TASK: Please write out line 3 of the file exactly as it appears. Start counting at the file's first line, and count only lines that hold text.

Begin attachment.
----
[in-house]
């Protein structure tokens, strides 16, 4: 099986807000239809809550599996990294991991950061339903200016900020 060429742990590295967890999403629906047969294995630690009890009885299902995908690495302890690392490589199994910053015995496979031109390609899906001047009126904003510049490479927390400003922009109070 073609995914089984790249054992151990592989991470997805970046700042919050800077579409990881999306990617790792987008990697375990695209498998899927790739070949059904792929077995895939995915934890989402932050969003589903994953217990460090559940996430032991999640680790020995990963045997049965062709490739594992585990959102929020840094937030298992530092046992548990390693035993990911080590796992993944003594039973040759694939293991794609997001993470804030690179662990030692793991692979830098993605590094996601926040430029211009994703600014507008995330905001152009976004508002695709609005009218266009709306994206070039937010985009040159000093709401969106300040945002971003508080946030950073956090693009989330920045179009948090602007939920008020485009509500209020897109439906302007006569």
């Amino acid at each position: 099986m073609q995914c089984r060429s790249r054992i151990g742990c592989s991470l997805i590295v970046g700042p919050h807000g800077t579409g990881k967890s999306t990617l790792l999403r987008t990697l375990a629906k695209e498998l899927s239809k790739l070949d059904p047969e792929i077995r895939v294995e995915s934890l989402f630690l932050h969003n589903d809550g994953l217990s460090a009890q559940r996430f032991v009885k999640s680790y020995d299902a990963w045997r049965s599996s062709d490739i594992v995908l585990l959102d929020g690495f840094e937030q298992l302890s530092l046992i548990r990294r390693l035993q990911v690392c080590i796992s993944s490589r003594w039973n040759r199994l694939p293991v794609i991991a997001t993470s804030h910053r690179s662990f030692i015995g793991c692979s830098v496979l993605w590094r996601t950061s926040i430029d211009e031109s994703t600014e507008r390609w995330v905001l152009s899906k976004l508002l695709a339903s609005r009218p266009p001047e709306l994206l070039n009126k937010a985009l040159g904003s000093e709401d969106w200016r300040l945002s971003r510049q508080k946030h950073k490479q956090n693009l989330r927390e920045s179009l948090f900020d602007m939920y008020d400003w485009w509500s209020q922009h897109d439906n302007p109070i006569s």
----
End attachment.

């Amino acid at each position: 099986m073609q995914c089984r060429s790249r054992i151990g742990c592989s991470l997805i590295v970046g700042p919050h807000g800077t579409g990881k967890s999306t990617l790792l999403r987008t990697l375990a629906k695209e498998l899927s239809k790739l070949d059904p047969e792929i077995r895939v294995e995915s934890l989402f630690l932050h969003n589903d809550g994953l217990s460090a009890q559940r996430f032991v009885k999640s680790y020995d299902a990963w045997r049965s599996s062709d490739i594992v995908l585990l959102d929020g690495f840094e937030q298992l302890s530092l046992i548990r990294r390693l035993q990911v690392c080590i796992s993944s490589r003594w039973n040759r199994l694939p293991v794609i991991a997001t993470s804030h910053r690179s662990f030692i015995g793991c692979s830098v496979l993605w590094r996601t950061s926040i430029d211009e031109s994703t600014e507008r390609w995330v905001l152009s899906k976004l508002l695709a339903s609005r009218p266009p001047e709306l994206l070039n009126k937010a985009l040159g904003s000093e709401d969106w200016r300040l945002s971003r510049q508080k946030h950073k490479q956090n693009l989330r927390e920045s179009l948090f900020d602007m939920y008020d400003w485009w509500s209020q922009h897109d439906n302007p109070i006569s």